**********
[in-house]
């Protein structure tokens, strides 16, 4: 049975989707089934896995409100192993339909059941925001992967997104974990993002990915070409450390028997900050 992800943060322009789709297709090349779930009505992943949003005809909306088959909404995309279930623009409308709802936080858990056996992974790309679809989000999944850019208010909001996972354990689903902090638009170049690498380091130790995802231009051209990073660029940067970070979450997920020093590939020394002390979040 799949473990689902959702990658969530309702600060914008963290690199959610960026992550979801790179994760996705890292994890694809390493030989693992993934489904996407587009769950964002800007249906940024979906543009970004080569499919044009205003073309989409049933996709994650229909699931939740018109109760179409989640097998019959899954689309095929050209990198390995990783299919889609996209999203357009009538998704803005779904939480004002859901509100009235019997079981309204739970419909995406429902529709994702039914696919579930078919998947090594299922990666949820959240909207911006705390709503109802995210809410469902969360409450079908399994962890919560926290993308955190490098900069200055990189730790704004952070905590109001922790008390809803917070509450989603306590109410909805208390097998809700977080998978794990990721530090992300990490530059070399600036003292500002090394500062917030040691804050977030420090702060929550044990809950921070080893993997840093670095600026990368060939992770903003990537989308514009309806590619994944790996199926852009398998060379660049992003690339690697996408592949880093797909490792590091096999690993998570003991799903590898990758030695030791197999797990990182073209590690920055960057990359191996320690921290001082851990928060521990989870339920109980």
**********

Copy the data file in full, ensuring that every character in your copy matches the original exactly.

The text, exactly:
[in-house]
């Protein structure tokens, strides 16, 4: 049975989707089934896995409100192993339909059941925001992967997104974990993002990915070409450390028997900050 992800943060322009789709297709090349779930009505992943949003005809909306088959909404995309279930623009409308709802936080858990056996992974790309679809989000999944850019208010909001996972354990689903902090638009170049690498380091130790995802231009051209990073660029940067970070979450997920020093590939020394002390979040 799949473990689902959702990658969530309702600060914008963290690199959610960026992550979801790179994760996705890292994890694809390493030989693992993934489904996407587009769950964002800007249906940024979906543009970004080569499919044009205003073309989409049933996709994650229909699931939740018109109760179409989640097998019959899954689309095929050209990198390995990783299919889609996209999203357009009538998704803005779904939480004002859901509100009235019997079981309204739970419909995406429902529709994702039914696919579930078919998947090594299922990666949820959240909207911006705390709503109802995210809410469902969360409450079908399994962890919560926290993308955190490098900069200055990189730790704004952070905590109001922790008390809803917070509450989603306590109410909805208390097998809700977080998978794990990721530090992300990490530059070399600036003292500002090394500062917030040691804050977030420090702060929550044990809950921070080893993997840093670095600026990368060939992770903003990537989308514009309806590619994944790996199926852009398998060379660049992003690339690697996408592949880093797909490792590091096999690993998570003991799903590898990758030695030791197999797990990182073209590690920055960057990359191996320690921290001082851990928060521990989870339920109980």